May 02, 2016 09:10 AM EDT

Yahoo Sale News: How Much Is The Company's Stock Worth?

With the impending Yahoo sale, it pays to really know how much the company's stock is worth today. Several investors believe that too much uncertainty is surrounding the business.

According to Profit Confidential, Yahoo's share price started its decline in Nov. 10, 2014 and has continued to depreciate. It was noted that the company's stock costs about $36.90 per share today.

"I think it's worth somewhere between $56 and $61," Gaurav S. Iyer wrote. "And this isn't just wild speculation-it is based on hard numbers. All I did was value each of Yahoo's segments separately, and then add them together."

Apparently, Yahoo's market capitalization is believed to be around $34.98 billion. However, the company is actually "the sum of three distinct businesses." By adding the three assets together, the value is higher than the assumed market price of $34.98 billion.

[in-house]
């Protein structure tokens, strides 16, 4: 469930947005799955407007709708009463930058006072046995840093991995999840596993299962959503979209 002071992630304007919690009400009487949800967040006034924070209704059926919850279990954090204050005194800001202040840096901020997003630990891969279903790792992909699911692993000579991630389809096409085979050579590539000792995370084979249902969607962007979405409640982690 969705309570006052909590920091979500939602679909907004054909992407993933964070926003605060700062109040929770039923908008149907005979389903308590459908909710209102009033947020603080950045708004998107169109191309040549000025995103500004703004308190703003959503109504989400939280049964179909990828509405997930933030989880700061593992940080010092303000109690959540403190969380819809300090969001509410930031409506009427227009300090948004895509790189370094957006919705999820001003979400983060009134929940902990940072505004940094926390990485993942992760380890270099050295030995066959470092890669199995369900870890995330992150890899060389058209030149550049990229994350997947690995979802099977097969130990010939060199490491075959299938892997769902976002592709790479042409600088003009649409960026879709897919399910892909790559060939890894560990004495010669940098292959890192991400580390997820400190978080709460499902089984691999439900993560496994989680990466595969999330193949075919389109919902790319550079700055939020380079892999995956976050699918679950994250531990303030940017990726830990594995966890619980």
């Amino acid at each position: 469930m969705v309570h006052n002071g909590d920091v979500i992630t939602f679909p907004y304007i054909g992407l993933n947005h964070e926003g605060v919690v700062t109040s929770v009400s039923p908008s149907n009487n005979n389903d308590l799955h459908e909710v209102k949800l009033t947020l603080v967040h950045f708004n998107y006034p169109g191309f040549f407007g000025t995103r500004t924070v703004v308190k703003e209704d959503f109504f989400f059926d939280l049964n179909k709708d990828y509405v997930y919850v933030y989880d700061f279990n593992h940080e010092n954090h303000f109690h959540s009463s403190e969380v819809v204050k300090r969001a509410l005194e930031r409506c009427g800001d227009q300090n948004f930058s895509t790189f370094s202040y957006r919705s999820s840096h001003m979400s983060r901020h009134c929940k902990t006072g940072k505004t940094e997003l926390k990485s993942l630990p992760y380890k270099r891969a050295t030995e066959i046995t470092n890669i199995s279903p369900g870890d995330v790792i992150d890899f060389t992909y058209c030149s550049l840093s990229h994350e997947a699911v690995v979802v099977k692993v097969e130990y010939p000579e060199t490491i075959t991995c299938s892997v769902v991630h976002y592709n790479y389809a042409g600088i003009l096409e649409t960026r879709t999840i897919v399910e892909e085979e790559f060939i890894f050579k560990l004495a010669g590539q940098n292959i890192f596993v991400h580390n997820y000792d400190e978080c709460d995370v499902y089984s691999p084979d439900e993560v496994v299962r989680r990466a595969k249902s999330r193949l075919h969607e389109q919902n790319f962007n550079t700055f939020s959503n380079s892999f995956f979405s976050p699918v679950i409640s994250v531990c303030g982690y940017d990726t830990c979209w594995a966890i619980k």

The Internet giant's Core Business, which includes Yahoo! Finance, Yahoo! Japan as well as Alibaba Group Holding Ltd., which holds part of the company's stake, are the three business parts of Yahoo. Its Alibaba stake is actually worth $32.6 billion.

Back in 2012, the company invested $7.6 billion in Alibaba stock. This led to Yahoo gaining more than 428% on that particular investment.

The publication noted that Yahoo! Japan is worth $8.7 billion. In addition, the company also has $6 billion in the bank. By adding these numbers, along with Alibaba's stake at $32.6 billion, Yahoo may actually be worth a market cap of $47.3 billion.

Some analysts believe that Verizon could pay about $8 to $10 billion for the company's Core Business. This means that Yahoo's stock could be worth $60.52 per share.

Meanwhile, in CNBC's Yahoo sale news, the company has shortlisted about 10 bidders for the auction of its Core Business assets. Included in the list are, as previously mentioned, Verizon as well as private equity firm TPG Capital.

Liberty Media chairman John Malone was not able to make the shortlist because of his tax-efficient merger proposal. Some of those who were unsuccessful with the first-round bids are still being updated on the process.

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